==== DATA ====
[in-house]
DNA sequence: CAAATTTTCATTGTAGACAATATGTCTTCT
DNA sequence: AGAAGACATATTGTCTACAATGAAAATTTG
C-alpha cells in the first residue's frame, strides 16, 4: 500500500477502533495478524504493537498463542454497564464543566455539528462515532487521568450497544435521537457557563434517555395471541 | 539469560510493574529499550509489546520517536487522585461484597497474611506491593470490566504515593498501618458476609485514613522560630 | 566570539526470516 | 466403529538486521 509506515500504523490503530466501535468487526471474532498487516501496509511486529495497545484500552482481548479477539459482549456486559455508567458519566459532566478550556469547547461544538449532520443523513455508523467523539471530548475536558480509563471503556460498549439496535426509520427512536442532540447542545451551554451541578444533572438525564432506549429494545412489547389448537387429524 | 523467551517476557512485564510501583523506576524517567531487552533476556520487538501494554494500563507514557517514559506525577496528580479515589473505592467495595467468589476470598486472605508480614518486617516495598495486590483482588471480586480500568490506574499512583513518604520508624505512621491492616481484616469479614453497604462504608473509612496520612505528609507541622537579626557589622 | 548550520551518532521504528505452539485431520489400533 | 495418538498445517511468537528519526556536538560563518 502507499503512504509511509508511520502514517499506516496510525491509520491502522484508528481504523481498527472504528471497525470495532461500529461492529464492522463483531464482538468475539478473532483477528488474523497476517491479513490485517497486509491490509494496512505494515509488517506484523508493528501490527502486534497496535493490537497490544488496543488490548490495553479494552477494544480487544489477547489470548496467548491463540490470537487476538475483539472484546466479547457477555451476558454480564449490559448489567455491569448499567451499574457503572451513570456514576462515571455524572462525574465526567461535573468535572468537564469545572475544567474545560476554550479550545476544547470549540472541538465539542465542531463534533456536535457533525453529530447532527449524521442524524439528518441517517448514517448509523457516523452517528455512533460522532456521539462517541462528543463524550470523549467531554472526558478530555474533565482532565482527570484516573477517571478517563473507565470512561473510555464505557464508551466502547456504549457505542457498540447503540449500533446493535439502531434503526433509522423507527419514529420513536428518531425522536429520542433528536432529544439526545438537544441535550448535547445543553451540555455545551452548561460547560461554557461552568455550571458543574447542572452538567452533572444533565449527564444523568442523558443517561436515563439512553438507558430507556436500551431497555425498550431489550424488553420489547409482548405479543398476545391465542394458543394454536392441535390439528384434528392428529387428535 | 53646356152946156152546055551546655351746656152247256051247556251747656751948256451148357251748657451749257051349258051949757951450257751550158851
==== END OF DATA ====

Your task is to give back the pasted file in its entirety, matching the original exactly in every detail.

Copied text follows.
[in-house]
DNA sequence: CAAATTTTCATTGTAGACAATATGTCTTCT
DNA sequence: AGAAGACATATTGTCTACAATGAAAATTTG
C-alpha cells in the first residue's frame, strides 16, 4: 500500500477502533495478524504493537498463542454497564464543566455539528462515532487521568450497544435521537457557563434517555395471541 | 539469560510493574529499550509489546520517536487522585461484597497474611506491593470490566504515593498501618458476609485514613522560630 | 566570539526470516 | 466403529538486521 509506515500504523490503530466501535468487526471474532498487516501496509511486529495497545484500552482481548479477539459482549456486559455508567458519566459532566478550556469547547461544538449532520443523513455508523467523539471530548475536558480509563471503556460498549439496535426509520427512536442532540447542545451551554451541578444533572438525564432506549429494545412489547389448537387429524 | 523467551517476557512485564510501583523506576524517567531487552533476556520487538501494554494500563507514557517514559506525577496528580479515589473505592467495595467468589476470598486472605508480614518486617516495598495486590483482588471480586480500568490506574499512583513518604520508624505512621491492616481484616469479614453497604462504608473509612496520612505528609507541622537579626557589622 | 548550520551518532521504528505452539485431520489400533 | 495418538498445517511468537528519526556536538560563518 502507499503512504509511509508511520502514517499506516496510525491509520491502522484508528481504523481498527472504528471497525470495532461500529461492529464492522463483531464482538468475539478473532483477528488474523497476517491479513490485517497486509491490509494496512505494515509488517506484523508493528501490527502486534497496535493490537497490544488496543488490548490495553479494552477494544480487544489477547489470548496467548491463540490470537487476538475483539472484546466479547457477555451476558454480564449490559448489567455491569448499567451499574457503572451513570456514576462515571455524572462525574465526567461535573468535572468537564469545572475544567474545560476554550479550545476544547470549540472541538465539542465542531463534533456536535457533525453529530447532527449524521442524524439528518441517517448514517448509523457516523452517528455512533460522532456521539462517541462528543463524550470523549467531554472526558478530555474533565482532565482527570484516573477517571478517563473507565470512561473510555464505557464508551466502547456504549457505542457498540447503540449500533446493535439502531434503526433509522423507527419514529420513536428518531425522536429520542433528536432529544439526545438537544441535550448535547445543553451540555455545551452548561460547560461554557461552568455550571458543574447542572452538567452533572444533565449527564444523568442523558443517561436515563439512553438507558430507556436500551431497555425498550431489550424488553420489547409482548405479543398476545391465542394458543394454536392441535390439528384434528392428529387428535 | 53646356152946156152546055551546655351746656152247256051247556251747656751948256451148357251748657451749257051349258051949757951450257751550158851